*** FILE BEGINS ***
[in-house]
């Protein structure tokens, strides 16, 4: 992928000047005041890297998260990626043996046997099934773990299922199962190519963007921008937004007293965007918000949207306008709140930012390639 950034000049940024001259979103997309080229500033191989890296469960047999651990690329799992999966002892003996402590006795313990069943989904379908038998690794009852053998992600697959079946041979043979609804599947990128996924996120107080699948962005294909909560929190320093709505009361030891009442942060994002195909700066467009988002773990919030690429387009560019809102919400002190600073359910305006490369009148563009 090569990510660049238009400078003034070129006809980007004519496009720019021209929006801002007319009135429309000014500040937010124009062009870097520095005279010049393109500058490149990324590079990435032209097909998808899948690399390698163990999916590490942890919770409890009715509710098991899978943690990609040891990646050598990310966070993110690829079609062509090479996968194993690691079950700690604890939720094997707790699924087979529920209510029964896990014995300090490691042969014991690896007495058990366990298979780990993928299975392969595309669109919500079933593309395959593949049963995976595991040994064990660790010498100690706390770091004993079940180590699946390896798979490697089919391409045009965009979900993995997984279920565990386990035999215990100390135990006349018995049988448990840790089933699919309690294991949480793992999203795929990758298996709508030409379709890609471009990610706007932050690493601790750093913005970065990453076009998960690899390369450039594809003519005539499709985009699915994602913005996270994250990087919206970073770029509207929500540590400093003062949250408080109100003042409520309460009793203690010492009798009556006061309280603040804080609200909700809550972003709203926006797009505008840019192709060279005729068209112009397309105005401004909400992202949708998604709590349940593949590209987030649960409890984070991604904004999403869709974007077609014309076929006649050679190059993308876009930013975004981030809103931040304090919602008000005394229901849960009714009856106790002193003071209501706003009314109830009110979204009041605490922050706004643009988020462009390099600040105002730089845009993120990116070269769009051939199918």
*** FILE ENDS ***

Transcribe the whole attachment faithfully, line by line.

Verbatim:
[in-house]
């Protein structure tokens, strides 16, 4: 992928000047005041890297998260990626043996046997099934773990299922199962190519963007921008937004007293965007918000949207306008709140930012390639 950034000049940024001259979103997309080229500033191989890296469960047999651990690329799992999966002892003996402590006795313990069943989904379908038998690794009852053998992600697959079946041979043979609804599947990128996924996120107080699948962005294909909560929190320093709505009361030891009442942060994002195909700066467009988002773990919030690429387009560019809102919400002190600073359910305006490369009148563009 090569990510660049238009400078003034070129006809980007004519496009720019021209929006801002007319009135429309000014500040937010124009062009870097520095005279010049393109500058490149990324590079990435032209097909998808899948690399390698163990999916590490942890919770409890009715509710098991899978943690990609040891990646050598990310966070993110690829079609062509090479996968194993690691079950700690604890939720094997707790699924087979529920209510029964896990014995300090490691042969014991690896007495058990366990298979780990993928299975392969595309669109919500079933593309395959593949049963995976595991040994064990660790010498100690706390770091004993079940180590699946390896798979490697089919391409045009965009979900993995997984279920565990386990035999215990100390135990006349018995049988448990840790089933699919309690294991949480793992999203795929990758298996709508030409379709890609471009990610706007932050690493601790750093913005970065990453076009998960690899390369450039594809003519005539499709985009699915994602913005996270994250990087919206970073770029509207929500540590400093003062949250408080109100003042409520309460009793203690010492009798009556006061309280603040804080609200909700809550972003709203926006797009505008840019192709060279005729068209112009397309105005401004909400992202949708998604709590349940593949590209987030649960409890984070991604904004999403869709974007077609014309076929006649050679190059993308876009930013975004981030809103931040304090919602008000005394229901849960009714009856106790002193003071209501706003009314109830009110979204009041605490922050706004643009988020462009390099600040105002730089845009993120990116070269769009051939199918």